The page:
Information, labelling, and vertical coordination: an analysis of the Italian meat supply networks
After the Bovine Spongiform Encephalopathy (BSE) crisis, the European Union (EU) introduced mandatory and voluntary labelling for meat products to reduce the food safety concerns of consumers and to ensure a better distribution of liability among agents of the meat supply chain. The purpose of this article is to evaluate whether voluntary traceability labelling, introduced by Regulation 1760|2000, can be considered a useful instrument for both the producers and consumers of meat products. Attention is focused on the vertical coordination effects of introducing voluntary labelling along the beef chain and on the interest the Italian consumer shows in labelled information on meat products. Two surveys were conducted: one addressing Italian meat organizations that signed voluntary labelling agreements and the other a sample of 1,025 Italian consumers. With regard to supply, the survey revealed that improved traceability led to a better redistribution of liability among the agents of the meat supply chain and to a strengthening of vertical agreements. Regarding the consumers, the results showed a notable consumer interest in the labelled information such as the meat origin and the information related to the system of cattle breeding, cattle feeding, and the date of slaughtering. © 2008 Wiley Periodicals, Inc.,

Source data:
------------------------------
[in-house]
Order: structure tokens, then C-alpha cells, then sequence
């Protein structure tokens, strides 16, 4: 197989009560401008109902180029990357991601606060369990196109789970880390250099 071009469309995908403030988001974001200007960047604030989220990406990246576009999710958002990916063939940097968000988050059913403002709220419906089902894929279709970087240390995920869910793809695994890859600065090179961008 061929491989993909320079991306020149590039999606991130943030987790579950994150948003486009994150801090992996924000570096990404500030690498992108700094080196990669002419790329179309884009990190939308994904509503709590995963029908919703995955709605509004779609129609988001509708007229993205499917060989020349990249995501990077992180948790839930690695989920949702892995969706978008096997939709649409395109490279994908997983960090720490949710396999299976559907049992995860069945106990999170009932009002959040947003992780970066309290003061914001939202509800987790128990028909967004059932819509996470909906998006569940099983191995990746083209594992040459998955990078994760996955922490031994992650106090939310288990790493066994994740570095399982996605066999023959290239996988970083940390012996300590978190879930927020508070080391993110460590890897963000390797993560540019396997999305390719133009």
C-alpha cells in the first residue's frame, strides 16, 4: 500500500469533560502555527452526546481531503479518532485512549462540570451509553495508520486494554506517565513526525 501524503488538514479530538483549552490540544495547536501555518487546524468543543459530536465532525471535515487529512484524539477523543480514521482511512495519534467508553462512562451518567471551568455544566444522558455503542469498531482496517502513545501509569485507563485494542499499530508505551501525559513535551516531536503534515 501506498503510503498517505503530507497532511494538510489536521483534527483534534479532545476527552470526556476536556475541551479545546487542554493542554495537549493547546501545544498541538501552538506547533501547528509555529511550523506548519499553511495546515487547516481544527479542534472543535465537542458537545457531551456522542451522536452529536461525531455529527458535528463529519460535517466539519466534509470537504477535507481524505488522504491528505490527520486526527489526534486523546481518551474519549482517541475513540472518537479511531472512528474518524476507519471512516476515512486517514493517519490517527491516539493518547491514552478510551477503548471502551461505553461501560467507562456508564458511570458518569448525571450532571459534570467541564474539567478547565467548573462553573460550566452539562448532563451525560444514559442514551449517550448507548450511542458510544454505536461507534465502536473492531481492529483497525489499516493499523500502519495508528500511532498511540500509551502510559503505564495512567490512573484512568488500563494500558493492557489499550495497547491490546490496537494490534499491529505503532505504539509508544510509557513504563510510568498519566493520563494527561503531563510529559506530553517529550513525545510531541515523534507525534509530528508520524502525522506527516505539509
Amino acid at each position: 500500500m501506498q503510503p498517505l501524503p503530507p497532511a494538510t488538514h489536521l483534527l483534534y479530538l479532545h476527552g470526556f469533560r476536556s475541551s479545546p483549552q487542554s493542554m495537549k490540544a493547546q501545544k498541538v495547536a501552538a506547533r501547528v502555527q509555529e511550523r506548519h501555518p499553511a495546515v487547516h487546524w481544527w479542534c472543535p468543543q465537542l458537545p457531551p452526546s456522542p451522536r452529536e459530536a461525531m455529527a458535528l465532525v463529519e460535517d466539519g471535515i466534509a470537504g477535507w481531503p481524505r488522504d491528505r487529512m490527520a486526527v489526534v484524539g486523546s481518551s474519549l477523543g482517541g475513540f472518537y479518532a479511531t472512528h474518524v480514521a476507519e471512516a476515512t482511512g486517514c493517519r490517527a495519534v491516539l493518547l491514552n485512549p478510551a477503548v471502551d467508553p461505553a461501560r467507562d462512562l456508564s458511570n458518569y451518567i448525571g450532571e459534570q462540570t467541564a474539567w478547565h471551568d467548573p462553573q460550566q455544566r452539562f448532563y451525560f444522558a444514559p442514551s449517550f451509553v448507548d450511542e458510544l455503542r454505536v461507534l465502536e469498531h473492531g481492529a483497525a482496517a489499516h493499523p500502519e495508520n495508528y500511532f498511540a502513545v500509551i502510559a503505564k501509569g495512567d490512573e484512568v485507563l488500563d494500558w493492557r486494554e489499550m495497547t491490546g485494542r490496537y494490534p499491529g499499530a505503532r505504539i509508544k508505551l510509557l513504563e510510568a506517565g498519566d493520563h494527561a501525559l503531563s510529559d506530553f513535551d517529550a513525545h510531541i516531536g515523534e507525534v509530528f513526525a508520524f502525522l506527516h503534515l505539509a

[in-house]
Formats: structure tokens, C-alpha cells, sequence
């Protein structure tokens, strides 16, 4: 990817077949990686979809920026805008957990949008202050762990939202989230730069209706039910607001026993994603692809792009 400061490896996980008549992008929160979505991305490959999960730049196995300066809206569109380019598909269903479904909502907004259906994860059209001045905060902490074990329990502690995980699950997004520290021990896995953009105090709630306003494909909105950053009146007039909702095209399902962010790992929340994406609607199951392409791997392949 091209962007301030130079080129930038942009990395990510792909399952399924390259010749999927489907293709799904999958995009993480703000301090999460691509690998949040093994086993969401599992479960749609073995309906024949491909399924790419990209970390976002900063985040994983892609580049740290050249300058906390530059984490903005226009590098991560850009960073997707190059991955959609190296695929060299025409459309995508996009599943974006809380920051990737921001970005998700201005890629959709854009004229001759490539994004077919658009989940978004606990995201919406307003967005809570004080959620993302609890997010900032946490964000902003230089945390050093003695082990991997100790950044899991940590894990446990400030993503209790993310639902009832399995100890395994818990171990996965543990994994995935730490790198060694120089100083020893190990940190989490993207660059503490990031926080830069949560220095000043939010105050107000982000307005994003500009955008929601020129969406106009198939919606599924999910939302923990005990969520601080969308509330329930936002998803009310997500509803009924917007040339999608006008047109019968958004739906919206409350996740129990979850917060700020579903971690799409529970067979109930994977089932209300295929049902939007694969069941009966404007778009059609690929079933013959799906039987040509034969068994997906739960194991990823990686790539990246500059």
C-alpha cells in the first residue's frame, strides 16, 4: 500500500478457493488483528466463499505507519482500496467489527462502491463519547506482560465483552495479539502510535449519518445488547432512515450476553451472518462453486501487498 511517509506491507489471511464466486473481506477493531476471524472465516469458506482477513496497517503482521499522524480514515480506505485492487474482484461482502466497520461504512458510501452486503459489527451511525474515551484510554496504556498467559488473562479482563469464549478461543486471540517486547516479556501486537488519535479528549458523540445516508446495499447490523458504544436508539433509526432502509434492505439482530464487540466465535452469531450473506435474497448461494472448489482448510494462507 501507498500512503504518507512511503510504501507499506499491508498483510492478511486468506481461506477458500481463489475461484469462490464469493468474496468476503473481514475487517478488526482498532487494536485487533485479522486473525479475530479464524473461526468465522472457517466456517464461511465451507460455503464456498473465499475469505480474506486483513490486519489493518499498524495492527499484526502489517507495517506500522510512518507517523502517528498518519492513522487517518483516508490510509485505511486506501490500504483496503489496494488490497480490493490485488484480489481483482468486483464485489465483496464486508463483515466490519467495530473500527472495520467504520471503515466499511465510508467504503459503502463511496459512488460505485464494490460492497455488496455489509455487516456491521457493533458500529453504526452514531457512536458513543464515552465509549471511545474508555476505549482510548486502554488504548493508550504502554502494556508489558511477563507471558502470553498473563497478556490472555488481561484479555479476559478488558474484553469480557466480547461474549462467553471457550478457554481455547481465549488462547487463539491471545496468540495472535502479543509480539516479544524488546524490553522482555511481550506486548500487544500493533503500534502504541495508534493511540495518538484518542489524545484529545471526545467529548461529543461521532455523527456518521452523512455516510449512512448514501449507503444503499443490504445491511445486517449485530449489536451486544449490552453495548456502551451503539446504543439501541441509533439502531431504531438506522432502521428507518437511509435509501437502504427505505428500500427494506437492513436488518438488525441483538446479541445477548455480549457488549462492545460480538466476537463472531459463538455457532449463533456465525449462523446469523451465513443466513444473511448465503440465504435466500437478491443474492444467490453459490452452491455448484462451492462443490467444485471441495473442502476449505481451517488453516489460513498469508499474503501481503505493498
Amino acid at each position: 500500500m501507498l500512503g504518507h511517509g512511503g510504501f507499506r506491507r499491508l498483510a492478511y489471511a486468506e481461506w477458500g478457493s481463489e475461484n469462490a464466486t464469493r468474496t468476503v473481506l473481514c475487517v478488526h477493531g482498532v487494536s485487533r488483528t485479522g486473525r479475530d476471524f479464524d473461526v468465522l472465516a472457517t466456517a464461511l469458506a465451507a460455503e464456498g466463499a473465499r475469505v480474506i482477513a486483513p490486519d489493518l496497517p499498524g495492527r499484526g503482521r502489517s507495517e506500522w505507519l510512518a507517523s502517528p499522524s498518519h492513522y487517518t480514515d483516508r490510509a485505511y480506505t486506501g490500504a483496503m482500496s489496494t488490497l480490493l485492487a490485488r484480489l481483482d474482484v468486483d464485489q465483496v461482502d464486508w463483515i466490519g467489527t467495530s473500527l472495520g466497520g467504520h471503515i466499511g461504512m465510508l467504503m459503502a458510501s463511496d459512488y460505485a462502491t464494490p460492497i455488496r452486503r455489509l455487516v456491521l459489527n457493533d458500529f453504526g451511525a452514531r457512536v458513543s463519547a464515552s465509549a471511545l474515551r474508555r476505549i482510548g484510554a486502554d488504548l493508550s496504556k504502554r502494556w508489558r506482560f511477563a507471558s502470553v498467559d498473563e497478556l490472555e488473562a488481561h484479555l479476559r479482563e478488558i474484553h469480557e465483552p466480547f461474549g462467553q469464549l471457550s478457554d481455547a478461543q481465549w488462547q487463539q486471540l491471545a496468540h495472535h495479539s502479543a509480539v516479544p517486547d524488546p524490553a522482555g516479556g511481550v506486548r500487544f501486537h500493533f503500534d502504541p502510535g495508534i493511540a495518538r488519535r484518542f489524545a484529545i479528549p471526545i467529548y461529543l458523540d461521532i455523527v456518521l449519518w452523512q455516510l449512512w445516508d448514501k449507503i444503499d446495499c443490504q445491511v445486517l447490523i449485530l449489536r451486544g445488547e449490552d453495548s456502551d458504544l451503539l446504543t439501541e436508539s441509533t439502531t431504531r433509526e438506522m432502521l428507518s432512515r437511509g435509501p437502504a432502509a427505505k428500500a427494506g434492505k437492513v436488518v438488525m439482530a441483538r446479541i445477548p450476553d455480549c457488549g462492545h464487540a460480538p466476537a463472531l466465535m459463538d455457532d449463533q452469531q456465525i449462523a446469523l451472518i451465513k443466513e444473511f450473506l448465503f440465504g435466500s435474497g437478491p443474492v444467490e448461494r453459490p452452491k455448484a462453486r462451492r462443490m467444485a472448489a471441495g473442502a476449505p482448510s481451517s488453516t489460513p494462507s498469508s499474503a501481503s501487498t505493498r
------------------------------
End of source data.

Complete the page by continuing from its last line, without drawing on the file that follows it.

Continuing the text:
Volume (Year): 24 (2008)
Issue (Month): 3 ()
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